Tina Turner is among the most recognisable faces of world's music industry. At her age, she is also a symbol of endurance and role model for all the music talents who didn't make it to the top at young age. Tina Turner is also role model for those who had bigger misfortune than simply not being recognised as talents while young. Her early life, depicting the misery that preceded her today's fame, is a subject of What's Love Got to Do with It, 1993 biopic directed by Brian Gibson.
Kate Lanier's script, based on Tina Turner's autobiography I, Tina, begins in 1958 when young Anna Mae Bullock (played by Angela Bassett) comes to a night club in St. Louis and meets young musician Ike Turner Sr. (played by Laurence Fishburne). Part of Ike's act is to invite female members of audience to sing with him, but in case of Anna Mae he finds genuine talent. He invites her to join back-up singers in his group, marries her and changes her name into Tina Turner. This is the beginning of artistically fruitful relationship and two of them reach the top of the pop charts. But, as years pass by, Ike begins to show darker side of his character - as he loses ability to compose new hits he indulges in alcohol and drugs and, increasingly jealous of Tina's talent, begins to verbally and physically abuse her. In 1970s Tina converts to Buddhism and gradually finds strength to fight back, leave Ike and start her own career.
Uplifting rags-to-riches-to-rags-and-back-to-riches story borrowed from real life was good antidote to increasing falsehood of 1990s Hollywood. Tina Turner's life story, with her acceptance of Oriental spirituality, female empowerment and condemnation of domestic abuse and male chauvinism, was also in line with Hollywood's "political correctness". But the most important element of What's Love Got to Do with It were talents involved in it. Angela Bassett, despite bearing little physical resemblance to the singer, is very convincing in her role. Her partner Laurence Fishburne is even more impressive in the thankless role of the despicable character – he manages to convey some humanity while not shying a little bit from Ike Turner's shortcomings. Director Brian Gibson, for his part, manages to avoid the trap of many biopics and this film isn't the boring display of most publicised details of someone's life; many of Ike and Tina Turner's best known musical numbers are inserted in the film and the couple's most celebrated performances are painstakingly recreated (with Bassett lip-synching Tina Turner's and Fishburne singing Ike Turner's part).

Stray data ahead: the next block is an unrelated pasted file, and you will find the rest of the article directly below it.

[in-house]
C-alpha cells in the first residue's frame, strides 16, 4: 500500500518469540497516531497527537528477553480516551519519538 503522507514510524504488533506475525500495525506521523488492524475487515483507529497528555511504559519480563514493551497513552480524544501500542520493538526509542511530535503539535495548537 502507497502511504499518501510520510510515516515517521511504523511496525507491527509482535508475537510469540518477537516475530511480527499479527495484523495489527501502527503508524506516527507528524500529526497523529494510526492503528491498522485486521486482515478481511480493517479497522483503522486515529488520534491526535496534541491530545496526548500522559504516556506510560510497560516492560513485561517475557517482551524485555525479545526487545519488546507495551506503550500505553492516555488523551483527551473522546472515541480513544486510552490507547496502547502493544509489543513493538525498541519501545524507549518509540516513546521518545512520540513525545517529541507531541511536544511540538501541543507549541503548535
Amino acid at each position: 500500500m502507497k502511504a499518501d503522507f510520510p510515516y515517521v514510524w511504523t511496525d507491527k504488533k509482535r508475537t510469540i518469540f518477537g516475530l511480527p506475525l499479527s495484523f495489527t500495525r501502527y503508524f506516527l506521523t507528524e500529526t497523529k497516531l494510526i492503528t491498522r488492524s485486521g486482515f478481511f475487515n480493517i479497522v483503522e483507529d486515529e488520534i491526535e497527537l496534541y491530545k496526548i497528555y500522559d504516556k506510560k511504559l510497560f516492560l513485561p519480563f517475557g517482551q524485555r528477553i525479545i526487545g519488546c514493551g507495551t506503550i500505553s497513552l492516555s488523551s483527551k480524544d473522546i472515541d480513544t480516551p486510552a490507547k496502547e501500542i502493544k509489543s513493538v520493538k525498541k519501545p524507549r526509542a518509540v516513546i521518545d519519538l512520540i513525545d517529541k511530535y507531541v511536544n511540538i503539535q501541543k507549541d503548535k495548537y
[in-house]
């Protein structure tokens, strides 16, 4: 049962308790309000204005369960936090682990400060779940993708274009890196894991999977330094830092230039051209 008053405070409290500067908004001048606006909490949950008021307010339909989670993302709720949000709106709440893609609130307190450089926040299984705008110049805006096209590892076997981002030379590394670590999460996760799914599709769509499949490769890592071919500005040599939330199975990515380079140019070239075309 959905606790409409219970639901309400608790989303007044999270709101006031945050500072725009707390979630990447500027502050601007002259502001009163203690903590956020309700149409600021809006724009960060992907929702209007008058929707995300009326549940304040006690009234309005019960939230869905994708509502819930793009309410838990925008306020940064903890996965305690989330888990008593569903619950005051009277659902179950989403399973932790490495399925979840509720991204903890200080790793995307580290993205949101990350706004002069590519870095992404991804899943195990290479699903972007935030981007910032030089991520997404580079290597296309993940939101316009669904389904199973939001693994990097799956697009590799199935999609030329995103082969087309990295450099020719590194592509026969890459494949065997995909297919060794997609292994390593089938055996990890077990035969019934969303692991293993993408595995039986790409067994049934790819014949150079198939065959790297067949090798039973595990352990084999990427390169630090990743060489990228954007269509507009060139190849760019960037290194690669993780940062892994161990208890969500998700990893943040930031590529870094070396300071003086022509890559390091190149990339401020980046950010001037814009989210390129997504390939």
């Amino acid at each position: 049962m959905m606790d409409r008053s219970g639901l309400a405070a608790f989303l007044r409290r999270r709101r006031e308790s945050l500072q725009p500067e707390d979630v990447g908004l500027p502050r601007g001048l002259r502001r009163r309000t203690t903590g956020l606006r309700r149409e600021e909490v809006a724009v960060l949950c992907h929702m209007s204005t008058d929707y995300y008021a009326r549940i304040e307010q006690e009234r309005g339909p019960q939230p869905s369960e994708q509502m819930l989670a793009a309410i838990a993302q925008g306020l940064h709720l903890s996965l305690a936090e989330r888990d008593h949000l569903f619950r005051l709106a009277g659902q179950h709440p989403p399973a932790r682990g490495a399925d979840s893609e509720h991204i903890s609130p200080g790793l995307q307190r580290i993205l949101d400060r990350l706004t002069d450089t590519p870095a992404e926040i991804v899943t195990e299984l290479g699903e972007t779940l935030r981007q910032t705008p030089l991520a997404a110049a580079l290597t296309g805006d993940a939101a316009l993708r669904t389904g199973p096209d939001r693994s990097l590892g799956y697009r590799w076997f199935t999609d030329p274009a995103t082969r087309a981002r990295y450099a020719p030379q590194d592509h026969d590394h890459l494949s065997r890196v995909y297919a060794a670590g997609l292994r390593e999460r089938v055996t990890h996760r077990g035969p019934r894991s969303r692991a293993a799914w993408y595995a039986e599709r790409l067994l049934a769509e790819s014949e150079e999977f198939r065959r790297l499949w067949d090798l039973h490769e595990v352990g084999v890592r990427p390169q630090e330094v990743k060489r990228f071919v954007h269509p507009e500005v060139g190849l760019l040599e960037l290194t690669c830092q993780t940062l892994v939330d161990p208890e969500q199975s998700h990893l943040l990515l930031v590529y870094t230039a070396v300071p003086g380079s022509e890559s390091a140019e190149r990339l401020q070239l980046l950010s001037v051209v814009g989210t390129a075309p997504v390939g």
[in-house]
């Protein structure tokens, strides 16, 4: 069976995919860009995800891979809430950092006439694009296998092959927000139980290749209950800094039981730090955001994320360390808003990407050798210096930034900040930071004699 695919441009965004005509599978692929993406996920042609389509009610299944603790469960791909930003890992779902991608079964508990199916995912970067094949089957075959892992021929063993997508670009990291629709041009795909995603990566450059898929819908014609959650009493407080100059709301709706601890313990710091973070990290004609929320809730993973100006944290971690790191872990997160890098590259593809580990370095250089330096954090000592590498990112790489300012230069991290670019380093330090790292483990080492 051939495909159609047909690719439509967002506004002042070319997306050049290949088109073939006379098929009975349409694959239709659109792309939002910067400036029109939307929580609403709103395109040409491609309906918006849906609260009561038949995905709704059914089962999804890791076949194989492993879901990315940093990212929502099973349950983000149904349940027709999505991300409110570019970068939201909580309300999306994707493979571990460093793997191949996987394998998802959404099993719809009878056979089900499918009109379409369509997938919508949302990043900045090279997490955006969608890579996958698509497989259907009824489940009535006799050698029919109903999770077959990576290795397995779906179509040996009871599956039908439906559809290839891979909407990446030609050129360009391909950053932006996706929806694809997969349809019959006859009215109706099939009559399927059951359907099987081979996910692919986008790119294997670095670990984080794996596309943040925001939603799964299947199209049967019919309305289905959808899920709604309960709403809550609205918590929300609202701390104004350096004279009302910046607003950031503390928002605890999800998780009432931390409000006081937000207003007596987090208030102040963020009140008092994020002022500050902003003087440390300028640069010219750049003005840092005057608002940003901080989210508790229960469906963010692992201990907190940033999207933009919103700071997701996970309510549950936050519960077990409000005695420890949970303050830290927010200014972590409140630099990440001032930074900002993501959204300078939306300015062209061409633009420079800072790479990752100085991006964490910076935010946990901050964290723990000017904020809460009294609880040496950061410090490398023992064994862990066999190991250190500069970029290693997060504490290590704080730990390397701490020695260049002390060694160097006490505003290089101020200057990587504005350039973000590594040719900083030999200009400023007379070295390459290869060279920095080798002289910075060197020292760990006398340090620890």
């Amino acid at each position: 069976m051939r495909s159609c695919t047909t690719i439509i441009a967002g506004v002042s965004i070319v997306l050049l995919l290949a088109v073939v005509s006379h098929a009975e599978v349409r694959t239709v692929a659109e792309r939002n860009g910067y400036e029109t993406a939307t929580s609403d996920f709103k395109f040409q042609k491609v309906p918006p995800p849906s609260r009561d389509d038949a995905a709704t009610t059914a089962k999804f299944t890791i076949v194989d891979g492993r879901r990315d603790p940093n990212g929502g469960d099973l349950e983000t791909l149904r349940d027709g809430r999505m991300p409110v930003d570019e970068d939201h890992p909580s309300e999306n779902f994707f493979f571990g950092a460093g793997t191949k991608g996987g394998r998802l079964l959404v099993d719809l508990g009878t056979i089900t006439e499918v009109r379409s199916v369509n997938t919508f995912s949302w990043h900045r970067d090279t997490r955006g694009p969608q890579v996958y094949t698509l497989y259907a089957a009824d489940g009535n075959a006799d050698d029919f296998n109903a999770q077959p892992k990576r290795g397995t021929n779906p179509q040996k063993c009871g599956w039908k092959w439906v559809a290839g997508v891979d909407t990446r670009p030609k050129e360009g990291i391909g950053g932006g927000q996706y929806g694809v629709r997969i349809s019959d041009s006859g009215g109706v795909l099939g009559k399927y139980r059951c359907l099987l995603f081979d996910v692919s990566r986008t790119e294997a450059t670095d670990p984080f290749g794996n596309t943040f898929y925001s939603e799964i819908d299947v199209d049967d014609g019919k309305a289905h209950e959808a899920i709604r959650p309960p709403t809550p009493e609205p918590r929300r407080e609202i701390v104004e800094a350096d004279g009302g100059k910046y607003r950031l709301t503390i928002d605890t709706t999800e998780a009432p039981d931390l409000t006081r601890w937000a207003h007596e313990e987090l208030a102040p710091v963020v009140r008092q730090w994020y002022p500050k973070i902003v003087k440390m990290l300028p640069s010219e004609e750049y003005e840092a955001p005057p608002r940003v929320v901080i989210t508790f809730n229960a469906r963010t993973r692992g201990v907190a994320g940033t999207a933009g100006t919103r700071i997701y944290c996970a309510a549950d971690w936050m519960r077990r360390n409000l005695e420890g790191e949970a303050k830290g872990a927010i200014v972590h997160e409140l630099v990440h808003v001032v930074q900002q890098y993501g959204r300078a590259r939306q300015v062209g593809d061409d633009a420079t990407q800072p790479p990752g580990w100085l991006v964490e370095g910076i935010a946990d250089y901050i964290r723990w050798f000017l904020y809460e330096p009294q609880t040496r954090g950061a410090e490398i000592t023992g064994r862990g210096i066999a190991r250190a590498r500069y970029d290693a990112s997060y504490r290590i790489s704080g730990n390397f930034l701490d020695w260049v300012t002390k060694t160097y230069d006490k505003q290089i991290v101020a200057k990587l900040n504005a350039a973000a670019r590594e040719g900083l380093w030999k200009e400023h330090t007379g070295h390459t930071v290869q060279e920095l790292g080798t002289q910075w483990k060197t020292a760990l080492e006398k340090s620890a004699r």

The major (although less visible) problem of What's Love Got to Do with It is the lack of objectivity, which is hardly surprising, since it was based on Tina Turner's autobiography. Some details of Tina Turner's life with Ike don't appear on the screen, while some seem to be invented (including the final confrontation between Ike and Tina). The biggest flaw of the film is the end itself, when Angela Bassett gets replaced by real life Tina Turner and the inevitable comparisons between the looks of two women bring sense of falsehood to the entire experience. But that shouldn't discourage anyone from watching What's Love Got to Do with It, because this film is well-done and it could be appreciated even by those who aren't big fans of Tina Turner.
RATING: 6/10 (++)
(Note: The text in its original form was posted in Usenet newsgroup rec.arts.films.reviews on September 15th 2003)
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